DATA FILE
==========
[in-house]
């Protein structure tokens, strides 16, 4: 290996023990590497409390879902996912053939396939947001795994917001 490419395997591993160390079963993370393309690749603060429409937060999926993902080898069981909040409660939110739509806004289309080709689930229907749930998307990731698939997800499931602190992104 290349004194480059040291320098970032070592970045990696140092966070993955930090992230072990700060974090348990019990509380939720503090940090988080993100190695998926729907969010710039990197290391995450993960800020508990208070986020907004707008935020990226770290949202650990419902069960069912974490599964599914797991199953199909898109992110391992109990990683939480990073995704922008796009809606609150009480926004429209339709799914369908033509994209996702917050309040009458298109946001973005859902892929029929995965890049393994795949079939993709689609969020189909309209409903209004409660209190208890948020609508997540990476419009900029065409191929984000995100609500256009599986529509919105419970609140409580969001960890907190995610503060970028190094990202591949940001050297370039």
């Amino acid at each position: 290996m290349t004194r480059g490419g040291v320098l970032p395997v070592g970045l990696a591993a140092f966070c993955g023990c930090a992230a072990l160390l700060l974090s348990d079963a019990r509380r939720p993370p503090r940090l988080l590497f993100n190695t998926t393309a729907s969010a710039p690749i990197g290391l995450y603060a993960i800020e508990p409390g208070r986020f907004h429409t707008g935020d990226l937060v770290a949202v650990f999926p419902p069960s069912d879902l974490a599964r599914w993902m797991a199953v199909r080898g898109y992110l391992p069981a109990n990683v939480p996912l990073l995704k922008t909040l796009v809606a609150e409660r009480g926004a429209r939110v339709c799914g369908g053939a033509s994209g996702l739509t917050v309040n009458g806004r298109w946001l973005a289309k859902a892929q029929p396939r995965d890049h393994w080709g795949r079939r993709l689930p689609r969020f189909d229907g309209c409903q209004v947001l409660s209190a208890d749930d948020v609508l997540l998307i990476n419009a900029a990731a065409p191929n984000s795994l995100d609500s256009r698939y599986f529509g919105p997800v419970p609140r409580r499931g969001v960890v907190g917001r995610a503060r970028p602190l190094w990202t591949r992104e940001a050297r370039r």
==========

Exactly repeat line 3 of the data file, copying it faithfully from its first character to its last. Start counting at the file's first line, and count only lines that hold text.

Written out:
């Amino acid at each position: 290996m290349t004194r480059g490419g040291v320098l970032p395997v070592g970045l990696a591993a140092f966070c993955g023990c930090a992230a072990l160390l700060l974090s348990d079963a019990r509380r939720p993370p503090r940090l988080l590497f993100n190695t998926t393309a729907s969010a710039p690749i990197g290391l995450y603060a993960i800020e508990p409390g208070r986020f907004h429409t707008g935020d990226l937060v770290a949202v650990f999926p419902p069960s069912d879902l974490a599964r599914w993902m797991a199953v199909r080898g898109y992110l391992p069981a109990n990683v939480p996912l990073l995704k922008t909040l796009v809606a609150e409660r009480g926004a429209r939110v339709c799914g369908g053939a033509s994209g996702l739509t917050v309040n009458g806004r298109w946001l973005a289309k859902a892929q029929p396939r995965d890049h393994w080709g795949r079939r993709l689930p689609r969020f189909d229907g309209c409903q209004v947001l409660s209190a208890d749930d948020v609508l997540l998307i990476n419009a900029a990731a065409p191929n984000s795994l995100d609500s256009r698939y599986f529509g919105p997800v419970p609140r409580r499931g969001v960890v907190g917001r995610a503060r970028p602190l190094w990202t591949r992104e940001a050297r370039r």